Stay Healthy Streets

What’s happening now?

Updated: December 16, 2020

Lake Washington Blvd (LWB) Update

Starting Friday, December 18 thru January 3, one mile of the northern portion of Lake Washington Blvd from Mt. Baker Park to Stan Sayres Park opens to people walking, rolling, and biking and closes to people driving. Barricades will be removed on Monday, January 4. During the week of December 14, electronic message signs are up in up to 3 locations prior to alert people driving of the upcoming temporary change. Read our November update to learn more about Keep Moving Streets and LWB.

As COVID-19 cases increase rapidly across the United States and we wait for increased vaccine availability, the safest way to celebrate holidays and school break is at home with people who live with you. Staying at home helps flatten the curve reducing demand on our hospitals and essential workers. Changing plans and leaving traditions behind is tough, and we hope adding space to recreate while keeping 6-feet apart makes this time a little less challenging.

Want to enjoy the benefits of Stay Healthy Streets on your block? Request a Stay Healthy Block permit and enjoy up to 20 hours a week of open streets. Read our guidelines to learn more.

New Signs!

Starting December 5, we're replacing A-frame signs along all Stay Healthy Streets with sturdier ones less susceptible to winter weather and movement. The larger barricades go near busy intersections and the small barrel with a sign at all other locations. We also revised the information sign to provide more clarity at a glance.

TS 8 Barrel

Type III Barricade detail

Local Access Only Sign Example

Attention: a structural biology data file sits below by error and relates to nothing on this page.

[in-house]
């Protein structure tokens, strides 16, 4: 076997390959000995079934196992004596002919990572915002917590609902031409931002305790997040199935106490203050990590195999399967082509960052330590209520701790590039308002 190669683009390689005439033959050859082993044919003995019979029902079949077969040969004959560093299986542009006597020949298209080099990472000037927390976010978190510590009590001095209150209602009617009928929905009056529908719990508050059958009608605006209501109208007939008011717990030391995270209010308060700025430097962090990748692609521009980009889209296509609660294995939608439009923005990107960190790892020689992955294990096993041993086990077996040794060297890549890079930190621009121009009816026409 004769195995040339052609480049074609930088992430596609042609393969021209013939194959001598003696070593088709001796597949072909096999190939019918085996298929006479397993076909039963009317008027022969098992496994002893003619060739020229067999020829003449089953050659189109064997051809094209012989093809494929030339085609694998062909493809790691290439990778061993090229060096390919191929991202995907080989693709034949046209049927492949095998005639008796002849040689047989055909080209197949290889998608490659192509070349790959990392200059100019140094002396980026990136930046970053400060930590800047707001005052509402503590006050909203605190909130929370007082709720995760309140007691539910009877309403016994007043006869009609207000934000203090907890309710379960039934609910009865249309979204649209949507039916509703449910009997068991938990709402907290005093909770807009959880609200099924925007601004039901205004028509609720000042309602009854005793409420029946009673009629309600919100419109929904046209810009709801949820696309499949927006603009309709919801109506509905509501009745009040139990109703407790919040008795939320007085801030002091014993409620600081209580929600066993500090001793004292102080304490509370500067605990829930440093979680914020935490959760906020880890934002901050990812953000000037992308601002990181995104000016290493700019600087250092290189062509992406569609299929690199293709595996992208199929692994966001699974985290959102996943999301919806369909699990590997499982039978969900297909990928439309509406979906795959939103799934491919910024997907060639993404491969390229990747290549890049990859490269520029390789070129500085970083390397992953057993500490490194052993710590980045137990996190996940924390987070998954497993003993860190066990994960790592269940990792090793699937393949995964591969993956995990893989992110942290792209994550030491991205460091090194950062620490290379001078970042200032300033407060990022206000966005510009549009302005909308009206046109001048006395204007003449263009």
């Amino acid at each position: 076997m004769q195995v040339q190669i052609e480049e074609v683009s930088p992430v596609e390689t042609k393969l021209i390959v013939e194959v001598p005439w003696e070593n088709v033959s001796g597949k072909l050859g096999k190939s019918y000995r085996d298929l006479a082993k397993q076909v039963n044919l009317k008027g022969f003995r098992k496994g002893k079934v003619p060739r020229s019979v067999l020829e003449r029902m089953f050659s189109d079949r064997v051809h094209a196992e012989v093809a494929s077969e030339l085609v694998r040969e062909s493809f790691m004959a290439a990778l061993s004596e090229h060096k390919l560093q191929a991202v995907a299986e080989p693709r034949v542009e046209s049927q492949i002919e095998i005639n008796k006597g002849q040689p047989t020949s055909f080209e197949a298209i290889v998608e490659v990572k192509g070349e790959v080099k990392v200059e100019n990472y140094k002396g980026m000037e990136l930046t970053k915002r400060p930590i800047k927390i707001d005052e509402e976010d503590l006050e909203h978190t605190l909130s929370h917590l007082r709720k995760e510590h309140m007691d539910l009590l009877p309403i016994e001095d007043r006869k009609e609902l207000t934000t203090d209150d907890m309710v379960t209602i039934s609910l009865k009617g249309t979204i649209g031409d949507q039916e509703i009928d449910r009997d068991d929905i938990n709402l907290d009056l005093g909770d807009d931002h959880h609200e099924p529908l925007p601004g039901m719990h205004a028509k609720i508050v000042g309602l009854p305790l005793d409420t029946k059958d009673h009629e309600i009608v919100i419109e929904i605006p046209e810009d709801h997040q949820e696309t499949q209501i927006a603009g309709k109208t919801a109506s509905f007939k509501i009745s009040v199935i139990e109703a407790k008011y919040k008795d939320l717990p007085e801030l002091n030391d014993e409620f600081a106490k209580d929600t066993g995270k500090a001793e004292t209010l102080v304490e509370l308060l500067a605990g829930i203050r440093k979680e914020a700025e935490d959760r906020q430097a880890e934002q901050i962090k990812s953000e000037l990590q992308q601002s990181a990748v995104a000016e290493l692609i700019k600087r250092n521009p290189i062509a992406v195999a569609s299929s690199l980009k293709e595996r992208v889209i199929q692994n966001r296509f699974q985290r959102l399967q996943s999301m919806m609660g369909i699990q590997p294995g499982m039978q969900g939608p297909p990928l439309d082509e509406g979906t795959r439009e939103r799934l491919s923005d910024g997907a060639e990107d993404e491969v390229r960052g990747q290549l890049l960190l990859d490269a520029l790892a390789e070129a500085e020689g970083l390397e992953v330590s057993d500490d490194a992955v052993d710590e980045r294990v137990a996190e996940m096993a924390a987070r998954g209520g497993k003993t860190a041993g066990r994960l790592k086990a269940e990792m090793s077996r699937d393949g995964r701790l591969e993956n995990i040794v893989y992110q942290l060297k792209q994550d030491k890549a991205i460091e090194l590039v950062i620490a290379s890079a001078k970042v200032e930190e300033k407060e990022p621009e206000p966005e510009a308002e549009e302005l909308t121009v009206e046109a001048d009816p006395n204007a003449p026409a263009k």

If your street not a part of the 26 miles of temporary Stay Healthy Streets, but you want it to be, check out our Stay Healthy Blocks Program. You can get a free permit to open your street to people walking, rolling, biking, and playing from 9AM to 9PM for up to 20 hours a week.


Stay Healthy Streets can only be an asset with input and support from the people who live along and use them. This summer, we collected feedback from over 9,000 people using an online survey.  Question 5 and question 19 do not show up well, so we've attached PDFs. The majority of participants identified as white, so while we compile the comments, we're working with the Department of Neighborhoods and Vida Agency to include more Black, Indigenous, and People of Color in the conversation. We're discussing how to center race and equity, respect the cultural significance of neighborhoods, understand how to make streets feel safe for all, and confirm where up to 20 miles of Stay Healthy Streets should be made permanent. We expect to wrap up this phase in the first quarter of 2021.

In the meantime, you can share comments and ask questions by emailing or sign up for a project listserv.

children riding big wheels and being glad people are driving the pace of people walking and rolling

As physical distancing becomes the new normal, we're thinking longer term. Stay Healthy Streets are an important tool for Seattleites to get outside, travel to essential services and our small businesses as we start to reopen and get some exercise. Despite the many challenges we face, 2020 will remain a year of thoughtful, forward progress as we build a safer, more livable Seattle for all. With community engagement, these streets can become treasured assets in our neighborhoods to facilitate stronger practices around mental and physical health. 


Throughout April and May, over 20 miles of Neighborhood Greenways were upgraded to Stay Healthy Streets and opened to people walking, rolling, and biking. Neighborhood Greenways are residential streets identified through past public engagement with enhanced safety features like speed humps, stop signs, and crossing improvements at major streets. Like any residential street, cut-thru traffic is discouraged, but local access, deliveries, waste pickup and emergency vehicles are allowed. With the designation of Stay Healthy Streets, it becomes okay to walk in the street to keep 6 feet apart.  

Currently, Stay Healthy Streets are in 13 locations: